A content delivery network, or CDN, is a system of servers distributed to strategic points on the internet designed to have low latency with respect to users in different regions. They are used to speed the delivery of static content such as html, text, scripts, media, software downloads, documents, videos, images and other media.
Technical OverviewContent delivery networks act as a global network of proxy servers that are strategically connected to internet backbones and other internet interconnections that offer low latency to a large number of users. Such proxy servers obtain content from a source server. Content such as web pages and mobile apps are structured such that each user is served content from the proxy server closest to them.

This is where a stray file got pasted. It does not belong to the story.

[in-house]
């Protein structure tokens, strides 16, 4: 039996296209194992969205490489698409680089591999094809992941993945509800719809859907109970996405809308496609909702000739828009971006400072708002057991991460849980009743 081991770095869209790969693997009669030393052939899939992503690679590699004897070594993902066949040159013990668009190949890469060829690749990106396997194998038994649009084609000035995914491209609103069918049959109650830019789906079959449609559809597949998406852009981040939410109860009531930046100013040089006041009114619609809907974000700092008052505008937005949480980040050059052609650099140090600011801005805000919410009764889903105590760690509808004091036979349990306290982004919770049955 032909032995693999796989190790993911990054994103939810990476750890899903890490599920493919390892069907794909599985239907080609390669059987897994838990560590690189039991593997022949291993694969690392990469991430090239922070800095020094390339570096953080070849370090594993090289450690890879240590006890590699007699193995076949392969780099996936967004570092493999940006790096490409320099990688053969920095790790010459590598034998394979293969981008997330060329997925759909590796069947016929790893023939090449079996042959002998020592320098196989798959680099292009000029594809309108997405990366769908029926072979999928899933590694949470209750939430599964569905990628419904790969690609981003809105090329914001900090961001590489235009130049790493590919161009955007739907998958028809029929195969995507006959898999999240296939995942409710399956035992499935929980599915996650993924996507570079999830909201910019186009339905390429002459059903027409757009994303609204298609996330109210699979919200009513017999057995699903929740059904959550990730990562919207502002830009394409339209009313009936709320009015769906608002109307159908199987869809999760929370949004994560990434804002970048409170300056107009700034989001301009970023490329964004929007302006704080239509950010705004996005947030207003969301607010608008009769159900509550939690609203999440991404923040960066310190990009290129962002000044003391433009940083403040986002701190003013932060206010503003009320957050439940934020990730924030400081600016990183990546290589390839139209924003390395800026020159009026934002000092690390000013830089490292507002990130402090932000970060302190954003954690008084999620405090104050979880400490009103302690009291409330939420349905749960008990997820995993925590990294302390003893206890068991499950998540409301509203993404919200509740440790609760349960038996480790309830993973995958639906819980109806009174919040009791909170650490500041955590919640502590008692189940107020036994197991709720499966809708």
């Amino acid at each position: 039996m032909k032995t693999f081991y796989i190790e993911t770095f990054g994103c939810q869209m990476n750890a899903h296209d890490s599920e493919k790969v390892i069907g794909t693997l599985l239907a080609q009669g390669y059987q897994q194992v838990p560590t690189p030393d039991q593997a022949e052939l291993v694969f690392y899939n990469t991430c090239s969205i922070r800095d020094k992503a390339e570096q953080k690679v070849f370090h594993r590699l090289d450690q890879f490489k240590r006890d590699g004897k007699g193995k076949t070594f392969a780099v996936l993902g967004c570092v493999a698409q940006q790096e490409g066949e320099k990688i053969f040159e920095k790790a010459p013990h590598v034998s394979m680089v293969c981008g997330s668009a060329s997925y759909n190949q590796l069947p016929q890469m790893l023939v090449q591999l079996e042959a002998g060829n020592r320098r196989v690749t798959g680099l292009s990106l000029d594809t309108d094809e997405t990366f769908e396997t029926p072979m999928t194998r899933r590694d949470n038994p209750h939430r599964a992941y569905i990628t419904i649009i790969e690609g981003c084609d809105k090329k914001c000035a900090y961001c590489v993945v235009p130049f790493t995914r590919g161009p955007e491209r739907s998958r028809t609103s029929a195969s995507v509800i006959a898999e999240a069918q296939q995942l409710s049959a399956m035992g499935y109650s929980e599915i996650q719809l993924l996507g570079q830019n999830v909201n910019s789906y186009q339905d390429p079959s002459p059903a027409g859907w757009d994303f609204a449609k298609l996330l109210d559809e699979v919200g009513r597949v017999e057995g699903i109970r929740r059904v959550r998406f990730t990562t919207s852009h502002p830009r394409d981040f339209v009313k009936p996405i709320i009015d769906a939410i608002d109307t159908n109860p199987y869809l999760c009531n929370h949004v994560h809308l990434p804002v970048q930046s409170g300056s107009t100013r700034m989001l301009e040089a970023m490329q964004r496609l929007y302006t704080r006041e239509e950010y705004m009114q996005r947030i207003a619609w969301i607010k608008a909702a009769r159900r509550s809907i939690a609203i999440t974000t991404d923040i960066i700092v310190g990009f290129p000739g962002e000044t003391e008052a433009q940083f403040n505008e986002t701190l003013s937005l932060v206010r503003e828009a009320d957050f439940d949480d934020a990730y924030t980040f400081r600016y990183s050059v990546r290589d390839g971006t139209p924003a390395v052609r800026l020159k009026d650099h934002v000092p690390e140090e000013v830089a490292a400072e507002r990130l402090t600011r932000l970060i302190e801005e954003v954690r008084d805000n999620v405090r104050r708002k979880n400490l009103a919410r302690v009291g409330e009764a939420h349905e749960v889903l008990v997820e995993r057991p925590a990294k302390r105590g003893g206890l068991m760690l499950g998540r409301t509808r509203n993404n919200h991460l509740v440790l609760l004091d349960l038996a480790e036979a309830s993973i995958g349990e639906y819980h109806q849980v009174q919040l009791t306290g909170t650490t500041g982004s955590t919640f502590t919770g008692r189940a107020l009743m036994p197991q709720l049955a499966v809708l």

ExampleA user in Singapore searches for a video on a social network. Their browser connects to a CDN proxy in Singapore. The proxy doesn't have a copy of the video so it fetches it from a source server in the United States. The video is a bit slow. Two seconds later, another user in Singapore accesses the same video. This time the CDN proxy server in Singapore has a copy and serves it without need to connect to the server in the United States. The video is fast as it is served from optimized servers in close proximity to the user.
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